Blogpost

BLOG - The import of the human face

Gepubliceerd op
9 oktober 2014

Figures that run into millions or billions are elusive and difficult to grasp. We can’t handle magnitudes like that. We need smaller units, humanly conceivable, and preferably accompanied by emotions and individual consequences to give them real meaning and make them strike a chord. This is how I respond to large amounts. Light years and cosmic distances make my head spin. I feel ‘lost in space’.

But on a global scale, figures soon fall short as well. Take obesity, for example. Food security is a major global theme, while an estimated two billion people or more are classified as obese. The figure two, followed by nine zeros, is an abstract unit. When you learn that this means that one in three global citizens is overweight, you get some perspective on the extent of obesity, but you still don’t appreciate the seriousness or the urgency of the situation.

It’s a different story when obesity is given a human face.

The American author Lionel Shriver offers a good example. In her novel Big Brother (2013) obesity plays a leading role. Shriver lost her brother prematurely to the effects of morbid obesity. Apparently, it takes a tragic event like that to address obesity as a theme in non-fiction; strangely enough, novelists seldom explore obesity in their works. So far, the unmistakable presence of obesity in a society like America has not delivered a cupboard full of ‘obi-lit’. Big Brother turns the spotlight on the personal struggles and relational tensions that go hand in hand with excessive obesity. In Shriver’s book, being fat is linked to blame and compassion, to inflated self-esteem and self-hatred, to indifference and frustration, to secrecy and humiliation. Battling with and against the flab is tough; the relationship with food is blighted. What the novel is particularly clever at showing is the diversity of human responses to obesity and how people rationalise it. The thinly-disguised causes and the devastating effects of corpulence have a direct impact on the reader via Shriver’s characterisation.

Obesity is not only about global statistics and analyses, it’s just as much about everyday discomfort. If you are corpulent, you feel your quality of life is undermined, if you cannot climb stairs effortlessly, enjoy sport or do the shopping without getting breathless. In other words, being overweight or obese not only leads to serious health complaints and costs, it also involves personal discomfort and various degrees of social disengagement. This is not always visible or quantifiable, but that does not make it any less traumatic, disquieting or regrettable.

The powerful message of human size does not always come across as it should. Remember the hype a year ago when a 20-year-old boy had to be lifted out of his house by a fork-lift truck? Khalid Mohsen Shaeri – weighing over 600 kilos – was one of the world’s heavyweights. The front of Khalid’s house had to be demolished to allow the young man to be hoisted from the home that he had been unable to leave for several years. (After the short-lived media frenzy Khalid faded quickly from the news, except for a report six months later to say that he had lost 320 kilos and was well on his way to becoming the world’s weight loss champion.) This kind of personalisation of obesity can easily lead to trivialisation. Overweight is something to snicker at. Or you can always take comfort from the fact that you aren’t as fat as Khalid. These are just some of the worst-case responses to obesity that TV programmes can elicit.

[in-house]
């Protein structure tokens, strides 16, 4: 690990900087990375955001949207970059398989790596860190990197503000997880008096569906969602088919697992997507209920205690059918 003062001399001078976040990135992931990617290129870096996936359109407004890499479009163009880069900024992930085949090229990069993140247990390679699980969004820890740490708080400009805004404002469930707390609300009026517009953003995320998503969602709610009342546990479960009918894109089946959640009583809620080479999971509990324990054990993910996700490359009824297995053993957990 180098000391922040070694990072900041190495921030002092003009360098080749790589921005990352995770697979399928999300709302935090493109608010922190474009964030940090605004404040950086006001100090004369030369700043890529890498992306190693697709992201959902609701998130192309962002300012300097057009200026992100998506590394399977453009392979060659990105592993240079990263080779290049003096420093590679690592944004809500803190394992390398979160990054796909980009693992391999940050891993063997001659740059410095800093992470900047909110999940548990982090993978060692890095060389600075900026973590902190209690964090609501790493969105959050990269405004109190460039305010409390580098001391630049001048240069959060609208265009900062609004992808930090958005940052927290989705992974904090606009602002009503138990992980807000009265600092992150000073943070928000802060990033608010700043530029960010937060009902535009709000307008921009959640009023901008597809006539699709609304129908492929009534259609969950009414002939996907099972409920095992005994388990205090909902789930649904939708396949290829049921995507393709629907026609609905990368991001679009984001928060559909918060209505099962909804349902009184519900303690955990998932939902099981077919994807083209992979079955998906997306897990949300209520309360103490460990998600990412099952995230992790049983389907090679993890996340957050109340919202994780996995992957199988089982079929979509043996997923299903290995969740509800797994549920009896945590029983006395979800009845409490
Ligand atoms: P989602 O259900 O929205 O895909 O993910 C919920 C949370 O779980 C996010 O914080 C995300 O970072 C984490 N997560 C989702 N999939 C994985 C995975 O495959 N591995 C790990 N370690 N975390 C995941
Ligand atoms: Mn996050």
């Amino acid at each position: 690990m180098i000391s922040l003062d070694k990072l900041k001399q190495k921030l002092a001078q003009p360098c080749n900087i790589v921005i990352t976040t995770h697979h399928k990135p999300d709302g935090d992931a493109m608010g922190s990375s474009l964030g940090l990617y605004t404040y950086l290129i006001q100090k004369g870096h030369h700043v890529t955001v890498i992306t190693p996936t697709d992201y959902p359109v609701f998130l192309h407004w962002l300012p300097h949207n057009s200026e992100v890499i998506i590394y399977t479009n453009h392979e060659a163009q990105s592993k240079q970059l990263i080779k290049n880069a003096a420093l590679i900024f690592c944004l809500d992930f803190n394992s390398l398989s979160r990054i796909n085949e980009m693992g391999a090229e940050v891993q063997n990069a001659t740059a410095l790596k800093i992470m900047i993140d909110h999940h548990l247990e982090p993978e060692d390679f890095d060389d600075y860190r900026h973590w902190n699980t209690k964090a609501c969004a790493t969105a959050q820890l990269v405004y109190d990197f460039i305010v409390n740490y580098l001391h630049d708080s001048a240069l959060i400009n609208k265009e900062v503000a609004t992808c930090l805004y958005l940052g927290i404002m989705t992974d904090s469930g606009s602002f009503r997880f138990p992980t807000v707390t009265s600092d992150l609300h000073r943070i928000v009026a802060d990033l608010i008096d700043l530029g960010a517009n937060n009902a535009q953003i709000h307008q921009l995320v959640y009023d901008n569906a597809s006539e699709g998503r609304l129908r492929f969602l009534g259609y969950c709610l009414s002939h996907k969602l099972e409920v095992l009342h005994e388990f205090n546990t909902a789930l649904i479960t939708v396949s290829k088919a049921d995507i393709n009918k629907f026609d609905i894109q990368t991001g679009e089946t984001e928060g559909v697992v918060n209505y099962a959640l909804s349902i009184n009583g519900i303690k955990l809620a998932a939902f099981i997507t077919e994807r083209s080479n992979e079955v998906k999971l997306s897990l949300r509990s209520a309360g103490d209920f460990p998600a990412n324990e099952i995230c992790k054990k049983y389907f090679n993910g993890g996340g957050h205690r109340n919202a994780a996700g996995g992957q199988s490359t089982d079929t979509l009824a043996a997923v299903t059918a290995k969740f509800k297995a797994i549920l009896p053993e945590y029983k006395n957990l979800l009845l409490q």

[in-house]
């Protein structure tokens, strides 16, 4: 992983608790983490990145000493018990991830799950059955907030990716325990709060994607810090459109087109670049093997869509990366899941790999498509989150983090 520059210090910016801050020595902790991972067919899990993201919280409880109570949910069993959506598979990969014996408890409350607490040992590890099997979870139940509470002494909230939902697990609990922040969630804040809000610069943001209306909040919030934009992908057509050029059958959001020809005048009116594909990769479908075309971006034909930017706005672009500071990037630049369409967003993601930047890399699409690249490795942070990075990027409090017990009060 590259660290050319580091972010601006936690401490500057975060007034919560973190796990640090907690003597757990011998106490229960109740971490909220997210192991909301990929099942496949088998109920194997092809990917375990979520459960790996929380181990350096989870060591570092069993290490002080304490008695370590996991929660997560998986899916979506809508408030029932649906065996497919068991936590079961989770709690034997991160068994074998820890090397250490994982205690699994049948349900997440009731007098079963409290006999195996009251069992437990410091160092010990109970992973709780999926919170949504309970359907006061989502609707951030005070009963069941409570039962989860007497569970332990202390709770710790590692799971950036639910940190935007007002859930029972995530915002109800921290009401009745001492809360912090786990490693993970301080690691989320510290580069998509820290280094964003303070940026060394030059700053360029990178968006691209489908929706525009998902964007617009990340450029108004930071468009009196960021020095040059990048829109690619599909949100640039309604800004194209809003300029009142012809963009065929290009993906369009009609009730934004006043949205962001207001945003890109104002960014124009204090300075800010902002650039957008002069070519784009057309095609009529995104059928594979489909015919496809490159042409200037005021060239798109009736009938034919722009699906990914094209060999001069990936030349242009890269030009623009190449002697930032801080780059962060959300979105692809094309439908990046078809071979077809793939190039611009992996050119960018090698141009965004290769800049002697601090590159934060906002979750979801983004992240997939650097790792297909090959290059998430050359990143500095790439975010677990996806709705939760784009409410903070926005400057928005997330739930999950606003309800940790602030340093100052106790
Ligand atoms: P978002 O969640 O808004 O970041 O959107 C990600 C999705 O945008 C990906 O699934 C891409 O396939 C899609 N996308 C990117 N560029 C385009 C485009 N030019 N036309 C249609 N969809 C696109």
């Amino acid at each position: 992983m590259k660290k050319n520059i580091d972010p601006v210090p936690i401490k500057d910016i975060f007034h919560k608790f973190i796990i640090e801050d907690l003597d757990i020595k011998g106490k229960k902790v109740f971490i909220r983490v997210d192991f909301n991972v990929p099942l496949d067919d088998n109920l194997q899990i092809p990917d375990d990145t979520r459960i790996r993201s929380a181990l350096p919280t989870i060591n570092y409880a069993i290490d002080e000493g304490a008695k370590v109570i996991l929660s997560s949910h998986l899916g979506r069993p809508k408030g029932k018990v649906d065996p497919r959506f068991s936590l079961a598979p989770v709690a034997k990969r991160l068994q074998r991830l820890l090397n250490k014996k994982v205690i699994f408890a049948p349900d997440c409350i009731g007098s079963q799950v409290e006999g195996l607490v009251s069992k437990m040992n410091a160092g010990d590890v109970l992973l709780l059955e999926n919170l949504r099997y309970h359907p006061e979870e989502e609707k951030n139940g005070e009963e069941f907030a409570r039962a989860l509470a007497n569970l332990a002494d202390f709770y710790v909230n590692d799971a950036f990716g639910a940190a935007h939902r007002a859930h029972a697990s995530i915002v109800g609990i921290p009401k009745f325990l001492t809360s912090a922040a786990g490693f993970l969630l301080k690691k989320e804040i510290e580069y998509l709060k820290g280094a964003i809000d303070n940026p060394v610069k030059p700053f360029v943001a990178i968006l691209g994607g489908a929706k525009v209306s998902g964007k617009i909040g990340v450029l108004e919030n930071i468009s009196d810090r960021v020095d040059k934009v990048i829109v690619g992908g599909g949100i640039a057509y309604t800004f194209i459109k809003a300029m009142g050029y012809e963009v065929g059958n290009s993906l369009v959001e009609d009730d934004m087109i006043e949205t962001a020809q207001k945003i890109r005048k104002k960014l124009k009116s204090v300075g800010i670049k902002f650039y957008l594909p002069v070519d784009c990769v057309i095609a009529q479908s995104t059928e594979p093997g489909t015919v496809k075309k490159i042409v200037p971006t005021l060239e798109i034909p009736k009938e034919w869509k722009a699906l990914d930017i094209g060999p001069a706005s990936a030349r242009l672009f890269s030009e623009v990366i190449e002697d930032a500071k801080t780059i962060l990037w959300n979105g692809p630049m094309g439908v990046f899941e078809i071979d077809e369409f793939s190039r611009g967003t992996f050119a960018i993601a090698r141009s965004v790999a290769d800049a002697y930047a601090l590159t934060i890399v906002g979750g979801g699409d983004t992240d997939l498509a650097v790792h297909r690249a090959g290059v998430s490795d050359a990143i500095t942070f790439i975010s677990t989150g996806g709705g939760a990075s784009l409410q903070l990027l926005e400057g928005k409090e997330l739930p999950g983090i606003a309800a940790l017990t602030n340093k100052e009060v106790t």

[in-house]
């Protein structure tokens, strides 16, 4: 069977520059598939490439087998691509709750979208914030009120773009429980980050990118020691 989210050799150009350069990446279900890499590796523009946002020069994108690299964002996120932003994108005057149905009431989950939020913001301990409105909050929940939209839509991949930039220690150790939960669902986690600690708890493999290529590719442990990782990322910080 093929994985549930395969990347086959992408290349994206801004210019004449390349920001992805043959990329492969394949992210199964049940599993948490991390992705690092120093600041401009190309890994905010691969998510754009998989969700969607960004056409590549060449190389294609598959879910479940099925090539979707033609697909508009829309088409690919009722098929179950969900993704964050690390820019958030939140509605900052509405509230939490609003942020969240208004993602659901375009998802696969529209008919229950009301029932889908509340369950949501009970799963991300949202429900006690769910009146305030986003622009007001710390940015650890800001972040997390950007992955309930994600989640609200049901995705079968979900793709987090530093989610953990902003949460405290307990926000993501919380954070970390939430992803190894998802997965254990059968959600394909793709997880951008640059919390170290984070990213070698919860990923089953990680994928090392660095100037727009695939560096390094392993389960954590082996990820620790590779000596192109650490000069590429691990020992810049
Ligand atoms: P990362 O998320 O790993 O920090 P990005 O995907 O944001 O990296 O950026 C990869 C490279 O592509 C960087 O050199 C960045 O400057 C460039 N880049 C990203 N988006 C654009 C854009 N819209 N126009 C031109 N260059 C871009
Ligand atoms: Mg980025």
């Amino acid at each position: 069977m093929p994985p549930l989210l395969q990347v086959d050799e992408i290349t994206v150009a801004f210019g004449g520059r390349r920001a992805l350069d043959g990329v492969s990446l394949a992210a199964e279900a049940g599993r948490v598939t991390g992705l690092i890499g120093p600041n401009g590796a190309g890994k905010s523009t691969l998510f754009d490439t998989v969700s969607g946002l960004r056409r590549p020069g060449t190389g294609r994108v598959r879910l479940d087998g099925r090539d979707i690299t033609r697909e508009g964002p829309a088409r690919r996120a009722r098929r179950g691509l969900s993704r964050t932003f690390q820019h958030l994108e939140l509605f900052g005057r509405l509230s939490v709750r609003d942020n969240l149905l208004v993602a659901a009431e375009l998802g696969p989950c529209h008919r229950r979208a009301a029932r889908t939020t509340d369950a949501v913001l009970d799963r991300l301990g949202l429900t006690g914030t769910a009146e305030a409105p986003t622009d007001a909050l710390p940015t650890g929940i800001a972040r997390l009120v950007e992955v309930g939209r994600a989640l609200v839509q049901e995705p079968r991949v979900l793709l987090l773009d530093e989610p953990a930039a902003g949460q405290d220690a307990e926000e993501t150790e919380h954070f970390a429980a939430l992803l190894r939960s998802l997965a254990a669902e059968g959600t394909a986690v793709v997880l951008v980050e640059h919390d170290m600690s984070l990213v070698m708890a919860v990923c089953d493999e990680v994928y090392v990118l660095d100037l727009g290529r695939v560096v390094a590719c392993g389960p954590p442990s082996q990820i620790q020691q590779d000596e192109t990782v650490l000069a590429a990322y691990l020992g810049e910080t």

Issues need to be invested with human proportions in order to place them in the public eye and make them relevant. There are countless examples of this in the media when a human interest story is reported or a topical problem or issue is discussed. Everyone who wants to get their message across or make a point knows that a personal note will attract attention and win sympathy. Researchers, however, are often hesitant and tend towards abstraction and generalisation rather than concretisation and personalisation. Though there are good reasons for this, researchers can learn useful lessons from journalists and writers of fiction. The same goes for LEI. We strive for knowledge with impact. Our research will have deeper import and impact if we give our figures and analyses a human face.

An inspiring start is being made by LEI researchers who are noting the personal outpourings and direct experience of businesspeople in their work.